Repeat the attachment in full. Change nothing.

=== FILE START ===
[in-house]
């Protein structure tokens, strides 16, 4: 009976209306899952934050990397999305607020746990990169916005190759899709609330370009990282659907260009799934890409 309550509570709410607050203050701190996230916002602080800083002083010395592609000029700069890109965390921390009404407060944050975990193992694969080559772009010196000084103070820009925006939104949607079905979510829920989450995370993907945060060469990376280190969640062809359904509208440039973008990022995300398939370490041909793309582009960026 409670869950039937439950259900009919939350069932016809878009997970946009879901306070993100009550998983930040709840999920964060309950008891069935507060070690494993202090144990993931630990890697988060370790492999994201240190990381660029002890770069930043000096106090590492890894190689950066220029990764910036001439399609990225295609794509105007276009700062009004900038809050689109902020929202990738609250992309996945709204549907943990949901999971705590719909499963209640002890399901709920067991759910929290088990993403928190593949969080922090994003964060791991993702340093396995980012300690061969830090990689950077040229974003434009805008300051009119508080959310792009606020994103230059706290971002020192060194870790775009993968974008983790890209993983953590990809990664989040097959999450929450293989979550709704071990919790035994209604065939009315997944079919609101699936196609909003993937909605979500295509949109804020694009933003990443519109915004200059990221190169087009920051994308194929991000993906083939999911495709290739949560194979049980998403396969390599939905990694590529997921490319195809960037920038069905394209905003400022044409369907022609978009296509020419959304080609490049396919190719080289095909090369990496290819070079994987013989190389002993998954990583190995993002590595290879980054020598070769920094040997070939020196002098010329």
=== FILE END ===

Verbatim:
[in-house]
């Protein structure tokens, strides 16, 4: 009976209306899952934050990397999305607020746990990169916005190759899709609330370009990282659907260009799934890409 309550509570709410607050203050701190996230916002602080800083002083010395592609000029700069890109965390921390009404407060944050975990193992694969080559772009010196000084103070820009925006939104949607079905979510829920989450995370993907945060060469990376280190969640062809359904509208440039973008990022995300398939370490041909793309582009960026 409670869950039937439950259900009919939350069932016809878009997970946009879901306070993100009550998983930040709840999920964060309950008891069935507060070690494993202090144990993931630990890697988060370790492999994201240190990381660029002890770069930043000096106090590492890894190689950066220029990764910036001439399609990225295609794509105007276009700062009004900038809050689109902020929202990738609250992309996945709204549907943990949901999971705590719909499963209640002890399901709920067991759910929290088990993403928190593949969080922090994003964060791991993702340093396995980012300690061969830090990689950077040229974003434009805008300051009119508080959310792009606020994103230059706290971002020192060194870790775009993968974008983790890209993983953590990809990664989040097959999450929450293989979550709704071990919790035994209604065939009315997944079919609101699936196609909003993937909605979500295509949109804020694009933003990443519109915004200059990221190169087009920051994308194929991000993906083939999911495709290739949560194979049980998403396969390599939905990694590529997921490319195809960037920038069905394209905003400022044409369907022609978009296509020419959304080609490049396919190719080289095909090369990496290819070079994987013989190389002993998954990583190995993002590595290879980054020598070769920094040997070939020196002098010329």